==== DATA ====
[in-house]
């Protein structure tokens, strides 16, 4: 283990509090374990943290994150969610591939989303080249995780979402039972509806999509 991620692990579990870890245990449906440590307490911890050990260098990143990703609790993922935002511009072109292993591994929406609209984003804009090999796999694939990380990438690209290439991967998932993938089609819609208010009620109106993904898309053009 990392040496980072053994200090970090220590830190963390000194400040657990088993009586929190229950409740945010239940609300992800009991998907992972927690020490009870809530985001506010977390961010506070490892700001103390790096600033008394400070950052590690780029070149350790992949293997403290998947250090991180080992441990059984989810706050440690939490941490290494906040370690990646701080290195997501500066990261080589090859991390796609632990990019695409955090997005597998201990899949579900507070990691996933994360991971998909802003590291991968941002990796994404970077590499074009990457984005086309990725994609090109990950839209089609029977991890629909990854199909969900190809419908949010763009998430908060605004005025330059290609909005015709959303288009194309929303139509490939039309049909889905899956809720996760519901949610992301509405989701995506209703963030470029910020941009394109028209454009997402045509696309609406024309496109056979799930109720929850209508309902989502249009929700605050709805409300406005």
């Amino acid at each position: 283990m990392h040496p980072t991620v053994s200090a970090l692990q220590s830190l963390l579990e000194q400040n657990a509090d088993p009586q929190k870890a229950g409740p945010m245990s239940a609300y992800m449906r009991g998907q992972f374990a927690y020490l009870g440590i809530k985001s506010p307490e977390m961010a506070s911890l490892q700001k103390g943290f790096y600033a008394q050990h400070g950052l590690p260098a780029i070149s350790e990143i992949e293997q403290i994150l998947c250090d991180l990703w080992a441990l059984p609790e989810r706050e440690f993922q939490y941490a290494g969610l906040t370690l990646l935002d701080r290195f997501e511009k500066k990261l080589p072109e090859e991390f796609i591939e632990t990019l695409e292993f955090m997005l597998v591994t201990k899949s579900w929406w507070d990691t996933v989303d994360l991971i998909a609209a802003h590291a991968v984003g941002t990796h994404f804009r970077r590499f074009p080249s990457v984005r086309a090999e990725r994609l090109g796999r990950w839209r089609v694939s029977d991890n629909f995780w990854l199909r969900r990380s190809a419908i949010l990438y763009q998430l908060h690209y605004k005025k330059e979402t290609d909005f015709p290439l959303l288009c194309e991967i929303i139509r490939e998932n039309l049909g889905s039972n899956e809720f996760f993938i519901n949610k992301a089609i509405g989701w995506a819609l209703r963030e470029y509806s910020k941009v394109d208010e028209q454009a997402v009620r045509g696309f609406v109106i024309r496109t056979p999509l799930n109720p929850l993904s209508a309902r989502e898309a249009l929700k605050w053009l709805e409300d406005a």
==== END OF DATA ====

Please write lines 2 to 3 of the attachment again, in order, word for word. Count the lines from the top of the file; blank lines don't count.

């Protein structure tokens, strides 16, 4: 283990509090374990943290994150969610591939989303080249995780979402039972509806999509 991620692990579990870890245990449906440590307490911890050990260098990143990703609790993922935002511009072109292993591994929406609209984003804009090999796999694939990380990438690209290439991967998932993938089609819609208010009620109106993904898309053009 990392040496980072053994200090970090220590830190963390000194400040657990088993009586929190229950409740945010239940609300992800009991998907992972927690020490009870809530985001506010977390961010506070490892700001103390790096600033008394400070950052590690780029070149350790992949293997403290998947250090991180080992441990059984989810706050440690939490941490290494906040370690990646701080290195997501500066990261080589090859991390796609632990990019695409955090997005597998201990899949579900507070990691996933994360991971998909802003590291991968941002990796994404970077590499074009990457984005086309990725994609090109990950839209089609029977991890629909990854199909969900190809419908949010763009998430908060605004005025330059290609909005015709959303288009194309929303139509490939039309049909889905899956809720996760519901949610992301509405989701995506209703963030470029910020941009394109028209454009997402045509696309609406024309496109056979799930109720929850209508309902989502249009929700605050709805409300406005």
């Amino acid at each position: 283990m990392h040496p980072t991620v053994s200090a970090l692990q220590s830190l963390l579990e000194q400040n657990a509090d088993p009586q929190k870890a229950g409740p945010m245990s239940a609300y992800m449906r009991g998907q992972f374990a927690y020490l009870g440590i809530k985001s506010p307490e977390m961010a506070s911890l490892q700001k103390g943290f790096y600033a008394q050990h400070g950052l590690p260098a780029i070149s350790e990143i992949e293997q403290i994150l998947c250090d991180l990703w080992a441990l059984p609790e989810r706050e440690f993922q939490y941490a290494g969610l906040t370690l990646l935002d701080r290195f997501e511009k500066k990261l080589p072109e090859e991390f796609i591939e632990t990019l695409e292993f955090m997005l597998v591994t201990k899949s579900w929406w507070d990691t996933v989303d994360l991971i998909a609209a802003h590291a991968v984003g941002t990796h994404f804009r970077r590499f074009p080249s990457v984005r086309a090999e990725r994609l090109g796999r990950w839209r089609v694939s029977d991890n629909f995780w990854l199909r969900r990380s190809a419908i949010l990438y763009q998430l908060h690209y605004k005025k330059e979402t290609d909005f015709p290439l959303l288009c194309e991967i929303i139509r490939e998932n039309l049909g889905s039972n899956e809720f996760f993938i519901n949610k992301a089609i509405g989701w995506a819609l209703r963030e470029y509806s910020k941009v394109d208010e028209q454009a997402v009620r045509g696309f609406v109106i024309r496109t056979p999509l799930n109720p929850l993904s209508a309902r989502e898309a249009l929700k605050w053009l709805e409300d406005a």